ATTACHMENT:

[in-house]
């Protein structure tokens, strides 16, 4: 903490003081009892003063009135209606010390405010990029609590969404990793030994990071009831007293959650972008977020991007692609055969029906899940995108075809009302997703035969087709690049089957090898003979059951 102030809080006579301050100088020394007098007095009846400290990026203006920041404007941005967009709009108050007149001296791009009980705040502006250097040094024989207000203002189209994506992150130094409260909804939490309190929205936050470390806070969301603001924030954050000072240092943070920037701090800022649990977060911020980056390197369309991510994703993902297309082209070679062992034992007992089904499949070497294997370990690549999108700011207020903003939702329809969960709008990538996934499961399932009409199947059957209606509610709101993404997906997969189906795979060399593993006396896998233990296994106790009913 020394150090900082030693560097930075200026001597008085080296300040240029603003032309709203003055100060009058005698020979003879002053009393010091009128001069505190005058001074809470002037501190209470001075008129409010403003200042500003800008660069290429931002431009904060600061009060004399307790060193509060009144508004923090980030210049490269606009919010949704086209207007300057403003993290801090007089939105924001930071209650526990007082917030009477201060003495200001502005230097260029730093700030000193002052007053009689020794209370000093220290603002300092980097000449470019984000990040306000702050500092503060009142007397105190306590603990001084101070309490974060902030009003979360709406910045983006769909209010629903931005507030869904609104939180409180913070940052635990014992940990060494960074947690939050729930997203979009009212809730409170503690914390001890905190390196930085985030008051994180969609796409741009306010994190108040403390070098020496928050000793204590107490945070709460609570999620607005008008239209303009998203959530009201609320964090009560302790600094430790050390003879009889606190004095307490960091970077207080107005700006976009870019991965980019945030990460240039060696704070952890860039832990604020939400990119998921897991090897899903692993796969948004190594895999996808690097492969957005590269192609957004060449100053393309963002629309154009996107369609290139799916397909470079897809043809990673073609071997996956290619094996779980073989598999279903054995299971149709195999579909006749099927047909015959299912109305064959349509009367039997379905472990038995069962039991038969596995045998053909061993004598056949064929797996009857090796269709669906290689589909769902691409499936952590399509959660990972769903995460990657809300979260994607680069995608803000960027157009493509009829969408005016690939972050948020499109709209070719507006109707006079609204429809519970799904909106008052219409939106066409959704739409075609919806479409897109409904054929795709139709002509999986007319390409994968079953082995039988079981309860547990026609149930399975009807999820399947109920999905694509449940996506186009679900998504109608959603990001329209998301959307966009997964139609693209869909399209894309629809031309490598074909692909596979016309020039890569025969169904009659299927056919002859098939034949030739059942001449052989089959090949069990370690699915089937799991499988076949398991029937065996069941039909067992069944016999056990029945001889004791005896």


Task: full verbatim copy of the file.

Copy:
[in-house]
């Protein structure tokens, strides 16, 4: 903490003081009892003063009135209606010390405010990029609590969404990793030994990071009831007293959650972008977020991007692609055969029906899940995108075809009302997703035969087709690049089957090898003979059951 102030809080006579301050100088020394007098007095009846400290990026203006920041404007941005967009709009108050007149001296791009009980705040502006250097040094024989207000203002189209994506992150130094409260909804939490309190929205936050470390806070969301603001924030954050000072240092943070920037701090800022649990977060911020980056390197369309991510994703993902297309082209070679062992034992007992089904499949070497294997370990690549999108700011207020903003939702329809969960709008990538996934499961399932009409199947059957209606509610709101993404997906997969189906795979060399593993006396896998233990296994106790009913 020394150090900082030693560097930075200026001597008085080296300040240029603003032309709203003055100060009058005698020979003879002053009393010091009128001069505190005058001074809470002037501190209470001075008129409010403003200042500003800008660069290429931002431009904060600061009060004399307790060193509060009144508004923090980030210049490269606009919010949704086209207007300057403003993290801090007089939105924001930071209650526990007082917030009477201060003495200001502005230097260029730093700030000193002052007053009689020794209370000093220290603002300092980097000449470019984000990040306000702050500092503060009142007397105190306590603990001084101070309490974060902030009003979360709406910045983006769909209010629903931005507030869904609104939180409180913070940052635990014992940990060494960074947690939050729930997203979009009212809730409170503690914390001890905190390196930085985030008051994180969609796409741009306010994190108040403390070098020496928050000793204590107490945070709460609570999620607005008008239209303009998203959530009201609320964090009560302790600094430790050390003879009889606190004095307490960091970077207080107005700006976009870019991965980019945030990460240039060696704070952890860039832990604020939400990119998921897991090897899903692993796969948004190594895999996808690097492969957005590269192609957004060449100053393309963002629309154009996107369609290139799916397909470079897809043809990673073609071997996956290619094996779980073989598999279903054995299971149709195999579909006749099927047909015959299912109305064959349509009367039997379905472990038995069962039991038969596995045998053909061993004598056949064929797996009857090796269709669906290689589909769902691409499936952590399509959660990972769903995460990657809300979260994607680069995608803000960027157009493509009829969408005016690939972050948020499109709209070719507006109707006079609204429809519970799904909106008052219409939106066409959704739409075609919806479409897109409904054929795709139709002509999986007319390409994968079953082995039988079981309860547990026609149930399975009807999820399947109920999905694509449940996506186009679900998504109608959603990001329209998301959307966009997964139609693209869909399209894309629809031309490598074909692909596979016309020039890569025969169904009659299927056919002859098939034949030739059942001449052989089959090949069990370690699915089937799991499988076949398991029937065996069941039909067992069944016999056990029945001889004791005896």